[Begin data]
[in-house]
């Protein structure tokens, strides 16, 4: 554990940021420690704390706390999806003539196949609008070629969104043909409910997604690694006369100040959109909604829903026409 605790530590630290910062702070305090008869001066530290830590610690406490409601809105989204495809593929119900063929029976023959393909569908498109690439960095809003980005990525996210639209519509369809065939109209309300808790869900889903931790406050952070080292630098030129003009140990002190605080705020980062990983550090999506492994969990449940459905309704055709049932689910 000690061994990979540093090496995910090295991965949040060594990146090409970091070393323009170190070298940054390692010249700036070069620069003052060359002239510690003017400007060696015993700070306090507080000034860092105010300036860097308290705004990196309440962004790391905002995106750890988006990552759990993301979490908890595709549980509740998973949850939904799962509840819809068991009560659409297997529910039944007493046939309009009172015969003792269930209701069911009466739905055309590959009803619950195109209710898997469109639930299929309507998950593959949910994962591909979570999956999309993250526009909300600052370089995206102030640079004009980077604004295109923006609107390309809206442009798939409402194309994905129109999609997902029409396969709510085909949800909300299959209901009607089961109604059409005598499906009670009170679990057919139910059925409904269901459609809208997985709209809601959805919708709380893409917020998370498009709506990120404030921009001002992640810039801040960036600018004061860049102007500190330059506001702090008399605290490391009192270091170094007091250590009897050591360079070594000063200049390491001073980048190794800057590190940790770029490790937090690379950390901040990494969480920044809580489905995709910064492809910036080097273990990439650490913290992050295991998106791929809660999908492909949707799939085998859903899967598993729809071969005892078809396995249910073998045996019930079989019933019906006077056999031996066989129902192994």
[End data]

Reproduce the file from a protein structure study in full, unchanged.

[in-house]
């Protein structure tokens, strides 16, 4: 554990940021420690704390706390999806003539196949609008070629969104043909409910997604690694006369100040959109909604829903026409 605790530590630290910062702070305090008869001066530290830590610690406490409601809105989204495809593929119900063929029976023959393909569908498109690439960095809003980005990525996210639209519509369809065939109209309300808790869900889903931790406050952070080292630098030129003009140990002190605080705020980062990983550090999506492994969990449940459905309704055709049932689910 000690061994990979540093090496995910090295991965949040060594990146090409970091070393323009170190070298940054390692010249700036070069620069003052060359002239510690003017400007060696015993700070306090507080000034860092105010300036860097308290705004990196309440962004790391905002995106750890988006990552759990993301979490908890595709549980509740998973949850939904799962509840819809068991009560659409297997529910039944007493046939309009009172015969003792269930209701069911009466739905055309590959009803619950195109209710898997469109639930299929309507998950593959949910994962591909979570999956999309993250526009909300600052370089995206102030640079004009980077604004295109923006609107390309809206442009798939409402194309994905129109999609997902029409396969709510085909949800909300299959209901009607089961109604059409005598499906009670009170679990057919139910059925409904269901459609809208997985709209809601959805919708709380893409917020998370498009709506990120404030921009001002992640810039801040960036600018004061860049102007500190330059506001702090008399605290490391009192270091170094007091250590009897050591360079070594000063200049390491001073980048190794800057590190940790770029490790937090690379950390901040990494969480920044809580489905995709910064492809910036080097273990990439650490913290992050295991998106791929809660999908492909949707799939085998859903899967598993729809071969005892078809396995249910073998045996019930079989019933019906006077056999031996066989129902192994």